Fannish Memory Syndrome
by Steve Green
To Birmingham, for the October gathering of the city's long-established science fiction group, this month playing host to Ken MacLeod, whose novel The Star Fraction has proven one of the hottest genre debuts this decade (and would have, even without the boost given by his Edinburgh drinking buddy, Iain Banks).
I first crossed paths with the Brum Group back in February 1977, when it was just six years old and arguably at the height of its powers; the guest that month was Brian Aldiss, with Chris Priest and Bob Shaw scheduled for March and April, and the group was about to run its sixth Novacon. Although we kind of drifted apart after I chaired Novacon 14 in 1984, memories of those heady days still coloured my expectations when I decided earlier this autumn to show some more support for my Critical Wave partner Martin Tudor (this year's chair) and rejoin Britain's longest-running regional club.
Which made my disappointment all the more palpable. Granted, MacLeod may not be as surefire a draw as, say, Isaac Asimov (who once interrupted a 1970s ocean cruise to assure the BSFG of his only UK gig) or Terry Pratchett, but to see a mere sixteen sf fans turn out for his first public speech was pretty disheartening, especially as I could so easily flashback to a time when membership was into three figures and at least half of those would monthly cram into a city centre hotel suite. To place matters in an even darker context, turnout at the Black Lodge -- the informal hangout for local horror fans, held at an arts centre bar a couple of miles away -- is regularly at least half that number, and doesn't even have a guest speaker up its sleeve.
Later, I ponder the group's slide from prominence in the company of Peter Weston, acclaimed anthologist and alleged millionaire (he denies the latter appellation), who co-founded the current BSFG in 1971, hammering it together from memories of the short-lived 1960s incarnation and a written constitution stolen from a local branch of the Conservative Party. More than any other member present, Peter recognizes the dark abyss the Brum Group now faces -- and realizes the evangelical drive he launched as 1983 chair to create greater links with general fandom (setting up an internal apa, hosting parties at other cons) can't save the day this time. Looking around the room as the meeting closes, I spot only two other fans with regular links to organized fandom, one a gamer, and neither actively publishing (although one is about to join the new horror apa, Halloween); if you're going to build, you at least need the foundations.
Maybe the answer would be to let the Brum Group die, with Novacon freed to become a fully independent event, leaving the fannish ground to lie fallow till a true need arises again. Alternatively, the committee might consider switching its allegiances to focus upon media sf, in which case it would face the twin hurdles of targeting sufficient speakers and meanwhile persuading potential new members to leave their videos behind in order to attend. Neither appeals, and the grim truth remains that it'll be a miracle if the UK's most famous sf group survives into the next century in its present form.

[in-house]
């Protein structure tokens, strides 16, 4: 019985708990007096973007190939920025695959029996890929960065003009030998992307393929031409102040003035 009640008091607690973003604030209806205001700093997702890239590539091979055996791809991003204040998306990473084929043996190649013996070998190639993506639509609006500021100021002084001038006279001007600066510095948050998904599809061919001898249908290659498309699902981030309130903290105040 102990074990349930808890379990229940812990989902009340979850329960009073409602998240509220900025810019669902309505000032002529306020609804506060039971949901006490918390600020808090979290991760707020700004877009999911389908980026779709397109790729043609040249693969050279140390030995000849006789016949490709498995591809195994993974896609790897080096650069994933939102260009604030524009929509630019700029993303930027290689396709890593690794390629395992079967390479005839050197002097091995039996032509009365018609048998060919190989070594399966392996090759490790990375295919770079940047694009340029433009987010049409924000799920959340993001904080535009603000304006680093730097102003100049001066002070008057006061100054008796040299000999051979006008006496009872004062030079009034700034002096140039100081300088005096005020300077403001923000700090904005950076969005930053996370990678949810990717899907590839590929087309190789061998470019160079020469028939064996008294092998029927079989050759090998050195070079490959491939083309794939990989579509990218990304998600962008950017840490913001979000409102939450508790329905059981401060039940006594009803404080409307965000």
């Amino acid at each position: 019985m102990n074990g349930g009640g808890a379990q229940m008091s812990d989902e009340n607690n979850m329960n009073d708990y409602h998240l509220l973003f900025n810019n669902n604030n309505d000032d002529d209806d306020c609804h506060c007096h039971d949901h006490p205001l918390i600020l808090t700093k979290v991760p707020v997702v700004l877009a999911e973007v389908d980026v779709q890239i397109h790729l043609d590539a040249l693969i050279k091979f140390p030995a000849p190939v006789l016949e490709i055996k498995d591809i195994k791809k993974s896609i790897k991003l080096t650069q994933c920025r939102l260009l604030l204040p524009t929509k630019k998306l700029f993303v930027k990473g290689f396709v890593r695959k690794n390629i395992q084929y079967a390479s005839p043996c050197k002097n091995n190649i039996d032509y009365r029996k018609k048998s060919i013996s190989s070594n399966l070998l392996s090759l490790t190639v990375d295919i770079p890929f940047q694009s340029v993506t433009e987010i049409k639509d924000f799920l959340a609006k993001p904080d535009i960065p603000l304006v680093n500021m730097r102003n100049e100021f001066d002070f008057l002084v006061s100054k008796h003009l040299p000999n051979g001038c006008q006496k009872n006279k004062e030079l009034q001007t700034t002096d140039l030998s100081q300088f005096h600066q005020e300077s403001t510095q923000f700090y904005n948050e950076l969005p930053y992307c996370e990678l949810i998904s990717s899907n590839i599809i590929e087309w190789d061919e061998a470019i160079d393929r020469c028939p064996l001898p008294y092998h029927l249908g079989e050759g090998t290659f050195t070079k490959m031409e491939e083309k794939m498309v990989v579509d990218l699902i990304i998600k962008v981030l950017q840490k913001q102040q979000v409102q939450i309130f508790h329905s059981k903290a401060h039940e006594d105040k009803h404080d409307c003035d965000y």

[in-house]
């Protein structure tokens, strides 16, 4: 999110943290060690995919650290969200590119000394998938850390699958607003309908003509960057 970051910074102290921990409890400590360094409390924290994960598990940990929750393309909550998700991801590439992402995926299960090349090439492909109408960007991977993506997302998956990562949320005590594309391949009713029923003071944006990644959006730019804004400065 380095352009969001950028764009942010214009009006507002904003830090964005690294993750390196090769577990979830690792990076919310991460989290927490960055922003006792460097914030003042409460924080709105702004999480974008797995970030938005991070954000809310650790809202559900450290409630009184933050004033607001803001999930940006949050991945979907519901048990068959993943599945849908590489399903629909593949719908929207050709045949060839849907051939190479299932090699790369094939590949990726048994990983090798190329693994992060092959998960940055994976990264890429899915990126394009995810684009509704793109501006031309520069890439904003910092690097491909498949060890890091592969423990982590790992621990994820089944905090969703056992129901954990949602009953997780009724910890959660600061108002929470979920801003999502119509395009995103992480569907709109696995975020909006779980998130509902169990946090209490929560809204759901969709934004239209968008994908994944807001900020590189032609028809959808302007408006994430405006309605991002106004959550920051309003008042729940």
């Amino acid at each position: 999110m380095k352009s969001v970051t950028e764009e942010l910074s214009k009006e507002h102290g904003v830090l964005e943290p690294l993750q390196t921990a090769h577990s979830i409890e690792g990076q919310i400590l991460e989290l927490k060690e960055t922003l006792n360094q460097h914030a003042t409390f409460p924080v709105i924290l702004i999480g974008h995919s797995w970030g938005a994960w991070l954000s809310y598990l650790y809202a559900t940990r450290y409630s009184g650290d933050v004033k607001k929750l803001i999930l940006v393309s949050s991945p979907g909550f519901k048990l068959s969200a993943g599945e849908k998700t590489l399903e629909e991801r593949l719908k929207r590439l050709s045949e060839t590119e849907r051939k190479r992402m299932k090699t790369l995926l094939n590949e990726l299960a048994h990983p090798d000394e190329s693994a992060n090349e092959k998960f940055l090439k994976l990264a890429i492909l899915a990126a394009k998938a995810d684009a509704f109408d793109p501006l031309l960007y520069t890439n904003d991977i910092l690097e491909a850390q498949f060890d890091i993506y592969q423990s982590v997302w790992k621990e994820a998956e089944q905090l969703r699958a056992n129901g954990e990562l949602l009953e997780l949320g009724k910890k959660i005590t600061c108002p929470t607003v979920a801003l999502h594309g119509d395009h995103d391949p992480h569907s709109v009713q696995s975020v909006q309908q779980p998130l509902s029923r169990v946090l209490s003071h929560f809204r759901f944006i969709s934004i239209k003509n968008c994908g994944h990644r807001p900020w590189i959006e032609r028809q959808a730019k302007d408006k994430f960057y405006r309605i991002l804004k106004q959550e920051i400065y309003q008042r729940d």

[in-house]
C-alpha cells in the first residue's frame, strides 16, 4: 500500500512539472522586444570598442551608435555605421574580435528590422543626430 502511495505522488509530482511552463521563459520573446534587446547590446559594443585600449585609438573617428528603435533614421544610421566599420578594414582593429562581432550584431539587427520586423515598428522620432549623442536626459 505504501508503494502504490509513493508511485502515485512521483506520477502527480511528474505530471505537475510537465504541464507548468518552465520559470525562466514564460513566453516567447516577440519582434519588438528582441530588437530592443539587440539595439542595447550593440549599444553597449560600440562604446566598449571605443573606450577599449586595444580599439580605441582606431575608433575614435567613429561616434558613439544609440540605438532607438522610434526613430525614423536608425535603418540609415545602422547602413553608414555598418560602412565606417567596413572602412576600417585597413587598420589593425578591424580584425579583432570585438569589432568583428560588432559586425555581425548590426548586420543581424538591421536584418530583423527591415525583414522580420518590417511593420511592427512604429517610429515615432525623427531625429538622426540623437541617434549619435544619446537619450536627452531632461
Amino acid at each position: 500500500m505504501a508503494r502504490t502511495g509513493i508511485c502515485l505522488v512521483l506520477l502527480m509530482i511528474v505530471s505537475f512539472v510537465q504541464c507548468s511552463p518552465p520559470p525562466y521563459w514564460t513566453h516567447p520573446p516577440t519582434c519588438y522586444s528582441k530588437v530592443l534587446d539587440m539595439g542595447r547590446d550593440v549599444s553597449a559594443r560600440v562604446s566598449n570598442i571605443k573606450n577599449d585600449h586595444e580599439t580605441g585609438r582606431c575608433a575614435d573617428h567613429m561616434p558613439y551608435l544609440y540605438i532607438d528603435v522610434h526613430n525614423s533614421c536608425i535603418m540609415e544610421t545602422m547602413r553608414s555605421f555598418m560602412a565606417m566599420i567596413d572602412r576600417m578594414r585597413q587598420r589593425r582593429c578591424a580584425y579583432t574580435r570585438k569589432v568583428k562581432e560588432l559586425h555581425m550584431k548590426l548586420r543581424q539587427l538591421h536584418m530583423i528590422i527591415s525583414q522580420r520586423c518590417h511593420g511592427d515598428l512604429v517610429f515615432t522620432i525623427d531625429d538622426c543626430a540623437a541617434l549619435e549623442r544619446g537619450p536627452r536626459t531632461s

No, there isn't a zippy punchline. You want humour in despair, tune into The Larry Sanders Show. This, sadly, is Real Life.
Speaking of which, those gallant few attending the MacLeod meeting also included Peter's co-founder, Roger "Rog" Peyton, whose Andromeda Bookshop was established the same year as the Brum Group. The truth is, Rog loves selling books (unlike those purveyors of musty secondhand volumes who seem to equate purchases with extracting their wisdom teeth); it's just the customers he has difficulties with. If ever a system was devised by which he could each evening leave his latest delivery of hardbacks on the doorstep, returning each morning to collect the assorted currency thrust through his letterbox, I'm certain Rog would be much happier.
But at least he supports the British sf industry, which is more than most of his contemporaries bother to pretend. Our conversation turns to Christ Priest's The Prestige, recent winner of the James Tait literary award and the only one of his books yet to grace my lounge in hardback. How many copies, he asks, do I reckon were sold by W H Smith, the vast network of UK outlets which also incorporates the once-independent Waterstones chain. (Quick mental calculation, given several hundred sites.) "Two thousand?" "Lower." "One thousand?" "Lower." "Five hundred?" (I'm getting desperate, both for myself and Chris, an author I respect to the extent I actually go out and buy his books rather than scrounge them from the publishers.) "Lower." "One hundred?" "Lower." "Fifty?" (For the love of . . . ) "Lower." "None?" A manic glint appears in Roger's eye. "Correct!" Bugger.
Straight afterwards, we replay the game, substituting Forbidden Planet, the self-promoted leading sf chain in Britain; the solution's unchanged. Even when Priest strolled off with the Tait, it was left to the independent retailers to crack the bubbly. Please excuse me if I don't feel like doing the same.
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